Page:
Cooking eggs in thick tomato-based sauces is a canvas to a creative mind’s imagination of flavors. Add diced vegetables, such as mushrooms and blanched potatoes, with the onions. Wilt baby greens over the saucy eggs. For a Spanish-inspired version, use enchilada sauce and garnish it with sliced scallions, chopped pimento-stuffed green olives, fresh cilantro, and queso blanco—or manchego–cheese. Garnish a basic Italian-inspired sauce with black kalamata olives, Parmigiano-Reggiano cheese and basil leaves. If you’re not a vegetarian, finish this dish with chopped pork, duck or turkey bacon for a salty and crispy flavor. Read more →
Colors make my world go round. When creating a dish, the taste and visual appearance is what influences the creativity. The ability to imagine colorful combination on the plate comes from a graphic design background. One of my favorite color combination is green and purple, for they harmonize well together. When a salad uses vegetables with those colors, it’s visually stunning. This Red Cabbage and Snow Pea Salad is a type of cole slaw without mayonnaise or a creamy dressing. The surprise green vegetable is snow peas, instead of leafy green. The leafy vegetable instead is the red cabbage. Read more →
Food Bloggers visit other sites quite frequently to support, inspire, comment, and learn. I found Anjali Shah of The Picky Eater: A Healthy Food Blog, through another excellent food blog, The Duo Dishes. I remember leaving a comment on her site about being an inspiration. The voice of her food blog is of good spirits and full of adventure. She responds immediately to request a guest post for her site. “We’re really aligned in our food philosophies,” she reasons. After several emails are exchanged, we agree to collaborate on writing about lasagna. Both of our versions are relatively healthy, and they have plenty of vegetables and cheeses. Anjali’s version is an “Old World” traditional recipe with a classic tomato sauce, and my version is a “New World” traditional recipe sans the tomato sauce. To be historically accurate, both tomatoes and squash are ingredients from the “New World.” It’s the techniques and stories that separates our recipes, which makes them endearing and comforting to both of us. Read more →
A few weeks ago, Menu-Masters.com, requested a guest post. The website emails weekly recipes and a shopping list to hurried individuals. There are menu plans for the unrestricted, vegetarians and gluten-aware diets. When thinking of what to contribute to Menu-Masters.com, I decided to write about the weekday breakfast. In addition, my thoughts are about crisp radicchio leaves and devising savory recipes with it. One such recipe, a Radicchio Frittata, came to mind. Enjoying this savory egg dish on a weekday is quite possible when meals are planned ahead. When packed and stored right, it’s enjoyed throughout the week. It’s an extravagant (and easy on the budget) recipe. If bacon is omitted, it’s a “Meatless Monday” dish. Visit Menu.Masters.com to read the guest post or get the recipe… Read more →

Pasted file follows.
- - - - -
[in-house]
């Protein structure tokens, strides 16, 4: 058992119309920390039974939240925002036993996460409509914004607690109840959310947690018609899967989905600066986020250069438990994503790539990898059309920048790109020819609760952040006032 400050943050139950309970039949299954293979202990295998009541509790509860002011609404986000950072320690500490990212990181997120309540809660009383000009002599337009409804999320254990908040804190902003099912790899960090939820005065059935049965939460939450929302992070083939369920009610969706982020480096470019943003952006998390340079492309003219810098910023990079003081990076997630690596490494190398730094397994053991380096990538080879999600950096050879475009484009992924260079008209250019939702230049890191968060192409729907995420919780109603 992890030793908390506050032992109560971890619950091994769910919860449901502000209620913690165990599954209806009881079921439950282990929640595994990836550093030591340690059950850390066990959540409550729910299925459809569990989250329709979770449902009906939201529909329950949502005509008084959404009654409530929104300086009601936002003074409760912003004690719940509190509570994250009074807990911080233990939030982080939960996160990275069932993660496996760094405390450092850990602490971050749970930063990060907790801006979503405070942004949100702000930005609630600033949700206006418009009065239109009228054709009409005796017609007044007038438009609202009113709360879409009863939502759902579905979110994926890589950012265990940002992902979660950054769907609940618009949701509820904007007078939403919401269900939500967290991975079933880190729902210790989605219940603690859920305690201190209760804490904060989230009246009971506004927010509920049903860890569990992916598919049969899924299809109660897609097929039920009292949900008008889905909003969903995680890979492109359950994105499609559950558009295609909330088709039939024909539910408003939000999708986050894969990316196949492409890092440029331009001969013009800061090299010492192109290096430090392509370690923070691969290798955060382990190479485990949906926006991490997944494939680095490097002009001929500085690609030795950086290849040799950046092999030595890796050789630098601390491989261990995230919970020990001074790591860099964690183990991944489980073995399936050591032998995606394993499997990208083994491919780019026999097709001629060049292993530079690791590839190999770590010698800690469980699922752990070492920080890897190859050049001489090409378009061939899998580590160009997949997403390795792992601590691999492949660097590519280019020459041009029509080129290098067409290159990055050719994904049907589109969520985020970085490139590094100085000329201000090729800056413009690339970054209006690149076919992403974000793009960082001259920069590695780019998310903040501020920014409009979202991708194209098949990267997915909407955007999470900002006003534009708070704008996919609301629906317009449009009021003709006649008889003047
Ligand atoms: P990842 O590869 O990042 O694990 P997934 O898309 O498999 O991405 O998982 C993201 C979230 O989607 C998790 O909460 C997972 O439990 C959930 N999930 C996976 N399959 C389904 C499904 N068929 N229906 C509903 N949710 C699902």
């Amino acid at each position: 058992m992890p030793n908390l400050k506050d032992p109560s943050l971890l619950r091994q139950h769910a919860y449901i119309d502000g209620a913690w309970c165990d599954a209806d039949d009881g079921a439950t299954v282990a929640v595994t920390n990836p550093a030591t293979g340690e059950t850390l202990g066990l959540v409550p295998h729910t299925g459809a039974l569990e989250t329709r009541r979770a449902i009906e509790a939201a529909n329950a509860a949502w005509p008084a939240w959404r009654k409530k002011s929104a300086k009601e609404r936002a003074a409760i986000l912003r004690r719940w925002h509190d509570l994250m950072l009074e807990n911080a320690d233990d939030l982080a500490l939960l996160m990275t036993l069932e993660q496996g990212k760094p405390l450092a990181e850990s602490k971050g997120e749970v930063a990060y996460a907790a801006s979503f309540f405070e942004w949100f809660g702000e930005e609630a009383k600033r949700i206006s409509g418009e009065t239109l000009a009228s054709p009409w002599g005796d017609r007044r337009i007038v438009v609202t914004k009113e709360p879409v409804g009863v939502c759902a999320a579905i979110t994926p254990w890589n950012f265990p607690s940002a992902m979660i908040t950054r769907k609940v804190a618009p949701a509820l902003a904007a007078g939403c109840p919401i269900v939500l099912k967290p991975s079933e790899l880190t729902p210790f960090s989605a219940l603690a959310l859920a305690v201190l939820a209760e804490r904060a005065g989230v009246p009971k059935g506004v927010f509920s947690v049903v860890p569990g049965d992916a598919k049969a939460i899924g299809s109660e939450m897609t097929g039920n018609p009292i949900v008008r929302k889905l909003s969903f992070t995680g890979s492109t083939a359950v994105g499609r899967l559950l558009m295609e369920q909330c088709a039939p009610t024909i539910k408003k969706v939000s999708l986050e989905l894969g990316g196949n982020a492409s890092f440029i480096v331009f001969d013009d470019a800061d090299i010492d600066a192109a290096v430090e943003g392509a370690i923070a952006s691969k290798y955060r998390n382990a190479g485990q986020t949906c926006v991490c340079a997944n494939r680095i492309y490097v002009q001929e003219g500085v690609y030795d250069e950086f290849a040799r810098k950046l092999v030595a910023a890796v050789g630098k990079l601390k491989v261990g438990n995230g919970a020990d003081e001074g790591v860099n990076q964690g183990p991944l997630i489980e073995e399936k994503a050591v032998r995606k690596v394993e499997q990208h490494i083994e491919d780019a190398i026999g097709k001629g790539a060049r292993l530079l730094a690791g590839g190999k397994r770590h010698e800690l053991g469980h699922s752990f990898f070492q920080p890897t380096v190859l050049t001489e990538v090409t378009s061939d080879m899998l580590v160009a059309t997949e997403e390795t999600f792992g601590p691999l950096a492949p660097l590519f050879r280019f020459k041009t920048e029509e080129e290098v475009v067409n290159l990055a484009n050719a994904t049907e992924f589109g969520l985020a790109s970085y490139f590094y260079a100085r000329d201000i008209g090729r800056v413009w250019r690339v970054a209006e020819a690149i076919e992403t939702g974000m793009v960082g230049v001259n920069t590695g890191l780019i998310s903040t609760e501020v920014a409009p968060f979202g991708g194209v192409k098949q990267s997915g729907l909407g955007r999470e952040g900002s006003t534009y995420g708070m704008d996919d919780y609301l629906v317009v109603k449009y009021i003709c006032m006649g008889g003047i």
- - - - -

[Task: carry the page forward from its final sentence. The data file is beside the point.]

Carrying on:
Quite a few years ago, a friend in my undergraduate printmaking class made a simple observation. She mentioned I have fewer problems with difficult printing techniques, but the easy techniques cause me the most trouble. She found the insight about my simple printmaking problems amusing.
Once again, making an omelet is fairly simple for most people, but it causes me problems. My version sticks to the pan and tears easy. The chopped vegetables spill out of the folded egg. With an aversion to runny eggs, a gorgeous, fluffy omelet ends up turning into a rubberize brown. Hope is lost and the omelet gets scrapped into a scramble. It’s tasty, but the elegance is lost. I do trust my skills in making omelets are improving. Until that day in the near future arrives, the frittata will continue to be an easy adaption to my shortcoming of making an omelet. Read more →